What does this mean? Very approximately, I believe that if I had ten Bite Back books now, my monthly sales would be 1,200. The problem is that writing that next 5 will take me 5 years, and in the meantime SoH would slide.
What am I going to do about it? Write realted or unrelated shorter stories that I believe may bring in readers who wouldn’t otherwise have picked up Sleight of Hand, but who like the shorter stories enough to try the series.
I’d like to try out writing novels in two parts – a short story of around 10k words which tells a story but ends on a cliffhanger, and leads straight into a novella of around 50k words. This is close to the way The Biting Cold turned out. TBC was actually 20k words and Winter’s Kiss will be about 40k, and TBC didn’t end on a cliffhanger, but you get my drift.
I have a couple of ideas kicking around in my head – one in the Bite Back world but set in Canada and sharing none of the cast, another a SciFi novella and completely different. Oh, and one set in the 17th century Caribbean that popped up in a conversation with Debra Dunbar (that one might be related to Bite Back).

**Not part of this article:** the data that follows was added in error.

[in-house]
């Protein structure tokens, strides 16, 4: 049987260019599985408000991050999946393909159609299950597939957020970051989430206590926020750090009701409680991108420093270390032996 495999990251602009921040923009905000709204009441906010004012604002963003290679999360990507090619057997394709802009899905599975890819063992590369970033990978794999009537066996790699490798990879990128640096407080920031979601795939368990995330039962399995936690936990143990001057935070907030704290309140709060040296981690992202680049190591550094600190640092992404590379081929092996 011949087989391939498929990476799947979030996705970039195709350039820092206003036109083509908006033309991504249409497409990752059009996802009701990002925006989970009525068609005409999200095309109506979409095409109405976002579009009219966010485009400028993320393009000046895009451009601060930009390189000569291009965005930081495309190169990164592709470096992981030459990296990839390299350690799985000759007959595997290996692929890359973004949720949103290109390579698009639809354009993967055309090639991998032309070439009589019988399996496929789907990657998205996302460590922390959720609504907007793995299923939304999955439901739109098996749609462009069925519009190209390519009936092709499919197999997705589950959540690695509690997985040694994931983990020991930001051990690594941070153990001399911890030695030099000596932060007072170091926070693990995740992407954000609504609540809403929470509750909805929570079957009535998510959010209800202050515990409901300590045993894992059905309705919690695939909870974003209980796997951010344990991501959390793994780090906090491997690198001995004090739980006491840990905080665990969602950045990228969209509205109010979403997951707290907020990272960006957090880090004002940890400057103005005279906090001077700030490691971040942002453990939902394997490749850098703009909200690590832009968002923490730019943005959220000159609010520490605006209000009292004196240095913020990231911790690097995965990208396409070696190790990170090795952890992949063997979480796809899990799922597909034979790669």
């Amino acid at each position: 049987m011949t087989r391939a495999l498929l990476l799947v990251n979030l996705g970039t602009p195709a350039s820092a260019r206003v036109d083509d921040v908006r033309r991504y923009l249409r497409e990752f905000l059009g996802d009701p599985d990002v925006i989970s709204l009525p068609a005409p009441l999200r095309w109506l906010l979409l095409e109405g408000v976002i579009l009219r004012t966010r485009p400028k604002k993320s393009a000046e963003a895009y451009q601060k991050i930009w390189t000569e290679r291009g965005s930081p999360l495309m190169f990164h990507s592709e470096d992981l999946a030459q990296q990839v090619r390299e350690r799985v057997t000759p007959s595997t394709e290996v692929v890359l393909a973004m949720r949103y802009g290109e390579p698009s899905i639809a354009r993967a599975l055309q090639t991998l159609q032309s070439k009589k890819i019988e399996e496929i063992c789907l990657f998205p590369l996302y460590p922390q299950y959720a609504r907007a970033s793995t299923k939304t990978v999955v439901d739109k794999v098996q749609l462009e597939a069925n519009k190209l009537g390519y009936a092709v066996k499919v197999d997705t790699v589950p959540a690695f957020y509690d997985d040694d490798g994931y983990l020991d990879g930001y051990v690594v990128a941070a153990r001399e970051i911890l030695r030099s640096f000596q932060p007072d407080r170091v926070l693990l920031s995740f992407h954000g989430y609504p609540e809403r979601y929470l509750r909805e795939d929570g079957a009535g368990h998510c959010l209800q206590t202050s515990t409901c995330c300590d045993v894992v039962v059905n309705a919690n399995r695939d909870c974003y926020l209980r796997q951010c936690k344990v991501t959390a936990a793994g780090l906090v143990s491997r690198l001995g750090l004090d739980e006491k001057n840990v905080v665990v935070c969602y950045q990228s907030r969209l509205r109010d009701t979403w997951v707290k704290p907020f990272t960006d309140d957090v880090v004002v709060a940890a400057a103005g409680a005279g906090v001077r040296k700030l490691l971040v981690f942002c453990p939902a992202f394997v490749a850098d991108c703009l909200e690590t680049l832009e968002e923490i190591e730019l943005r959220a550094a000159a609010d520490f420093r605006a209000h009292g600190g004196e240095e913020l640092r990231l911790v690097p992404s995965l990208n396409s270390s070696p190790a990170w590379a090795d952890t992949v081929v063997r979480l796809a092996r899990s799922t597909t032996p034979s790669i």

This does NOT mean that I’m less committed to Bite Back, but I think I can do these things and still get one Bite Back novel out every year. We’ll see.
Other projects – German
German translations have stopped at the moment. I need to get another translator, but I have to say that I need to re-examine the income to see if the cost is justified. I think I’d prefer to hand over to a German publishing company who do this as a business. I need to talk to people.
Other projects – Audio